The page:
Published online Nov 28, 2015. doi: 10.4329/wjr.v7.i11.361
Peer-review started: April 28, 2015
First decision: August 4, 2015
Revised: September 8, 2015
Accepted: October 1, 2015
Article in press: October 8, 2015
Published online: November 28, 2015
Pancreatic ductal adenocarcinoma is the most common malignant tumor of the pancreas. The remaining pancreatic tumors are a diverse group of pancreatic neoplasms that comprises cystic pancreatic neoplasms, endocrine tumors and other uncommon pancreatic tumors. Due to the excellent soft tissue contrast resolution, magnetic resonance imaging (MRI) is frequently able to readily separate cystic from noncystic tumors. Cystic tumors are often easy to diagnose with MRI; however, noncystic non-adenocarcinoma tumors may show a wide spectrum of imaging features, which can potentially mimic ductal adenocarcinoma. MRI is a reliable technique for the characterization of pancreatic lesions. The implementation of novel motion-resistant pulse sequences and respiratory gating techniques, as well as the recognized benefits of MR cholangiopancreatography, make MRI a very accurate examination for the evaluation of pancreatic masses. MRI has the distinctive ability of non-invasive assessment of the pancreatic ducts, pancreatic parenchyma, neighbouring soft tissues, and vascular network in one examination. MRI can identify different characteristics of various solid pancreatic lesions, potentially allowing the differentiation of adenocarcinoma from other benign and malignant entities. In this review we describe the MRI protocols and MRI characteristics of various solid pancreatic lesions. Recognition of these characteristics may establish the right diagnosis or at least narrow the differential diagnosis, thus avoiding unnecessary tests or procedures and permitting better management.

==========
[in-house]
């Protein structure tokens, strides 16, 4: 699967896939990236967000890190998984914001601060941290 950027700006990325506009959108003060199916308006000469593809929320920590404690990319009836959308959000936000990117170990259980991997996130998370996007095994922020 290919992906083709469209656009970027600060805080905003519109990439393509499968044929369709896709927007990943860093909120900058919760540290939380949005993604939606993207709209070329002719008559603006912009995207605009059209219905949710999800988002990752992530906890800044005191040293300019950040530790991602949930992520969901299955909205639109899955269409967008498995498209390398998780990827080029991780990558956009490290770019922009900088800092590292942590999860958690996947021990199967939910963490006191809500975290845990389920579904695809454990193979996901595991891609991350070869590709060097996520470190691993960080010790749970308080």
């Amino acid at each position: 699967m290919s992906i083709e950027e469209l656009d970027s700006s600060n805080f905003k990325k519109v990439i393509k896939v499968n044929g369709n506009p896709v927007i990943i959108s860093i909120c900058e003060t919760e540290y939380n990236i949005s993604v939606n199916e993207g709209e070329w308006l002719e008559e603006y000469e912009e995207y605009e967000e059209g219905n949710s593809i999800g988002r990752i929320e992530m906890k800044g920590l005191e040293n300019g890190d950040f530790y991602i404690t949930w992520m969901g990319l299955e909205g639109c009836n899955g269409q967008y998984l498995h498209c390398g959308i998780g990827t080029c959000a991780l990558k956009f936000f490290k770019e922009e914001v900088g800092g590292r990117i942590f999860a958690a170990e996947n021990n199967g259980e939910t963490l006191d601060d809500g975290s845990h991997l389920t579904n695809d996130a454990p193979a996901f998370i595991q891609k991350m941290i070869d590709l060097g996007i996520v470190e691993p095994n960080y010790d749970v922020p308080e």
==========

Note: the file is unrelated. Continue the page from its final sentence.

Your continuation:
Core tip: In addition to pancreatic ductal adenocarcinoma other solid pancreatic lesions occur. Less common solid primary pancreatic tumors and non-neoplastic disease processes that may be diagnosed with relatively high specificity employing magnetic resonance imaging (MRI). The radiologist must be familiar with their MRI appearance to correctly diagnose them, or suggest them in the differential diagnosis when appropriate, since it may change substantially the approach, prognosis and patient management.